The price point on these can vary depending on which one you chose, but generally sits at somewhere between $55 and $70. (Looking for a more in-depth analysis? Check out this discussion on what separates the different types of tequila.)

Ocho Reposado

Ocho Reposado bottles with agave background
Ocho Reposado bottles with agave background - Amazon

Ocho Tequila boasts being one of the few tequilas that's still made the old-school way: This additive-free, artisanal tequila comes from slow-roasted agave that is harvested only when they reach seven to 10 years old. They're cut by hand, slow-cooked in brick ovens, then crushed and fermented. If that sounds like a lot of work, it is — but it's totally worth it. The idea was to create a tequila that doesn't need to hide behind mixers, can stand alone, and captures the spirit of what makes tequila such a long-time favorite.

All of Ocho's offerings are respectable options, but we went with the Reposado as our favorite for an on-the-rocks or straight drink. There's a richness to this one that's not necessarily in the Blanco — which isn't always a bad thing — and it comes with a nutty, butterscotch flavor that's almost got a note of coffee about it. This makes it an excellent after-dinner drink, and given that a bottle will set you back only about $50 to $60, it's one that you can enjoy guilt-free, even when there's not a special occasion to celebrate.

Enemigo 89 Añejo Cristalino

Enemigo 89 Anejo Cristalino bottle
Enemigo 89 Anejo Cristalino bottle - Master of Malt

Anyone who's had a bad experience with tequila is familiar with that bite that usually comes with a sub-par bottle. If those memories are keeping you from trying tequila again, we have the perfect bottle for you: the Enemigo 89 Añejo Cristalino. Clocking in at around $70 a bottle, it's not going to break the bank, but it is going to help open doors for the most cynical, would-be tequila drinker.

What makes it stand out from the crowd? This offering from Enemigo Tequila is aged for at least a year, so it has all the flavors anyone could want from a great tequila. It's a lighter, more citrus-forward tequila than some — which makes it perfectly suited to drinking with a slice of lemon or lime — with none of that bite. That's all removed in its triple-filtration process that removes impurities and results in that clarity that makes it worthy of the name Cristalino. And the "89"? That comes from the number of experimental batches that went into getting this one right.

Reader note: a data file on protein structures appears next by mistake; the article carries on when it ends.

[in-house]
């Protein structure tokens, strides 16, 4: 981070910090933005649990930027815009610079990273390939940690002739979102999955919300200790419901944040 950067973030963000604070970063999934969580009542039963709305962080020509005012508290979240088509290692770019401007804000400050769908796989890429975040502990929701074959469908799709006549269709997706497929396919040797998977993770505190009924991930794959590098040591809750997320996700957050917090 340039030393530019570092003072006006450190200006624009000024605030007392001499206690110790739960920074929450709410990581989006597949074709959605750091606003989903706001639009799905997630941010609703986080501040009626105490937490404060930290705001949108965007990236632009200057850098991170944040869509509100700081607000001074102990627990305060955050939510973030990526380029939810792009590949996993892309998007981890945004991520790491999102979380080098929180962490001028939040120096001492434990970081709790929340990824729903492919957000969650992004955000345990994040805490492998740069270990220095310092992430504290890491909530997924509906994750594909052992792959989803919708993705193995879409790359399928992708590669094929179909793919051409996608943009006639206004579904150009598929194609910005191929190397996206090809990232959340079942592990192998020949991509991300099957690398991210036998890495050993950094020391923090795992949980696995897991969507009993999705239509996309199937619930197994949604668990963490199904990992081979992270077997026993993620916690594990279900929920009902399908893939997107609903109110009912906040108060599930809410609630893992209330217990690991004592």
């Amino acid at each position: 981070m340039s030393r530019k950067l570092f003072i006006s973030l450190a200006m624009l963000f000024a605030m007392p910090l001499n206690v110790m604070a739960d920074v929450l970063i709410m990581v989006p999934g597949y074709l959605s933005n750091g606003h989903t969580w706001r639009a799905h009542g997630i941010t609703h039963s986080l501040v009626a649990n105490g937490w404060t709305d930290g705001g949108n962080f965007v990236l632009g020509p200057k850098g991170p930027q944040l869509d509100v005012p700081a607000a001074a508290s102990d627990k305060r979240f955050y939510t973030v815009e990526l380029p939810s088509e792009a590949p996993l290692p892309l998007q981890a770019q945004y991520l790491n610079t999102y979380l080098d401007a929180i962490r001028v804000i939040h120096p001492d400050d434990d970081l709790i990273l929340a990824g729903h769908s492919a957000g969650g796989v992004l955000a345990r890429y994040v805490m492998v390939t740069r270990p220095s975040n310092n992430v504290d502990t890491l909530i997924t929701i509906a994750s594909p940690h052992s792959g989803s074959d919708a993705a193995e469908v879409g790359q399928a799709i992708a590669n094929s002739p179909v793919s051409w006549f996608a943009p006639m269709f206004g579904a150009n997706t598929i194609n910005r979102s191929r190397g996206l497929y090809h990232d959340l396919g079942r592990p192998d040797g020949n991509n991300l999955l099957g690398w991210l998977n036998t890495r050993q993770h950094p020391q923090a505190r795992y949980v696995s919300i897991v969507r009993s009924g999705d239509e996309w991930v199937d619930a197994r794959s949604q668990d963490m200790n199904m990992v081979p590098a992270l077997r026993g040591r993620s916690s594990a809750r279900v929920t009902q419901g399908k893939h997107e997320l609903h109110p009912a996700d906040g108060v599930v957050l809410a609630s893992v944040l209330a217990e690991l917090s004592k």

Fortaleza Blanco Still Strength

Fortaleza Blanco Still Strength bottle
Fortaleza Blanco Still Strength bottle - Master of Malt

Seeing something that's still strength usually means that it's going to make your toes curl, but Fortaleza's Blanco Still Strength is such a good tequila, it's great on the rocks nevertheless. We also like it because it's a great example of what agave should taste like: sweet and earthy at the same time, slightly peppery, a little salty, with some citrus notes that give it a bite, but not a sting. It's no slouch at 92 proof, and we also like the idea that you're getting a bottle of something that was once pretty exclusive. Its still strength tequila was once only available during distillery tours, but if that makes it sound super expensive, don't worry.

Depending on your location, you're likely able to pick up a bottle for between $52 and $90. We'd definitely recommend keeping an eye out for this one, picking it up when it's on the cheap side, and stowing it on the shelf for one of those evenings that you just want to treat yourself.

Montelobos Mezcal

Montelobos Mezcal bottle with small glass
Montelobos Mezcal bottle with small glass - Amazon

Montelobos Mezcal has a pretty fascinating pedigree: It's the brainchild born of a partnership between a fifth-generation mezcalero and a doctor in botany who specializes in agave. Science and tradition have come together to create a pretty incredible product that not only has rave reviews across multiple sites, but is repeatedly lauded as a brilliant example of what makes mezcal different from other kinds of tequila. One of the things that sets mezcal apart is a smokiness of flavor that's very, very forward in this one, so while it's an experience that's a little different than your typical tequila, it's totally worth it.

Montelobos has won a slew of awards for its mezcal, but you wouldn't know it by the price tag: There's a good chance you can pick up a bottle for around $40. It's smooth enough that it's fine on the rocks, but the smoky flavor might be a bit too much. But that's fine — we also love this one in a sour cocktail because that smokiness balances sour notes pretty perfectly.